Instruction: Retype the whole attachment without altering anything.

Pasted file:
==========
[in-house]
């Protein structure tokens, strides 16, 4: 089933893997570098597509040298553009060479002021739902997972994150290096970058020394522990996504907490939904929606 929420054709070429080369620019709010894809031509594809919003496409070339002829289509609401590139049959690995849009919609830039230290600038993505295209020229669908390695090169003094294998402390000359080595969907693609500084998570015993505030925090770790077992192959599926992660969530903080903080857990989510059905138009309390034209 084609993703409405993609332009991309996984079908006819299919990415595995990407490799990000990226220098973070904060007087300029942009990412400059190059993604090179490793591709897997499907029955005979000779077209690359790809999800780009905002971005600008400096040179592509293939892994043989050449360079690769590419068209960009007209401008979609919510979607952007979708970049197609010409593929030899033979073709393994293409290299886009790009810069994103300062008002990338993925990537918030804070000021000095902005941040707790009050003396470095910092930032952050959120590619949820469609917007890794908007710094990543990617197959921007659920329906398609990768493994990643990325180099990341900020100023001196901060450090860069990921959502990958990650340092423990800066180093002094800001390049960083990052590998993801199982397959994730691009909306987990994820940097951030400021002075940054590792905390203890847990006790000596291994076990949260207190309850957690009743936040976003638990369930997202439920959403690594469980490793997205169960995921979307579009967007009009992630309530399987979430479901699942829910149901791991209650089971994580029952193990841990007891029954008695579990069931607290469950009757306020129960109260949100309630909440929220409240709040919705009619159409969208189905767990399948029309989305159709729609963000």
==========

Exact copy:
[in-house]
């Protein structure tokens, strides 16, 4: 089933893997570098597509040298553009060479002021739902997972994150290096970058020394522990996504907490939904929606 929420054709070429080369620019709010894809031509594809919003496409070339002829289509609401590139049959690995849009919609830039230290600038993505295209020229669908390695090169003094294998402390000359080595969907693609500084998570015993505030925090770790077992192959599926992660969530903080903080857990989510059905138009309390034209 084609993703409405993609332009991309996984079908006819299919990415595995990407490799990000990226220098973070904060007087300029942009990412400059190059993604090179490793591709897997499907029955005979000779077209690359790809999800780009905002971005600008400096040179592509293939892994043989050449360079690769590419068209960009007209401008979609919510979607952007979708970049197609010409593929030899033979073709393994293409290299886009790009810069994103300062008002990338993925990537918030804070000021000095902005941040707790009050003396470095910092930032952050959120590619949820469609917007890794908007710094990543990617197959921007659920329906398609990768493994990643990325180099990341900020100023001196901060450090860069990921959502990958990650340092423990800066180093002094800001390049960083990052590998993801199982397959994730691009909306987990994820940097951030400021002075940054590792905390203890847990006790000596291994076990949260207190309850957690009743936040976003638990369930997202439920959403690594469980490793997205169960995921979307579009967007009009992630309530399987979430479901699942829910149901791991209650089971994580029952193990841990007891029954008695579990069931607290469950009757306020129960109260949100309630909440929220409240709040919705009619159409969208189905767990399948029309989305159709729609963000």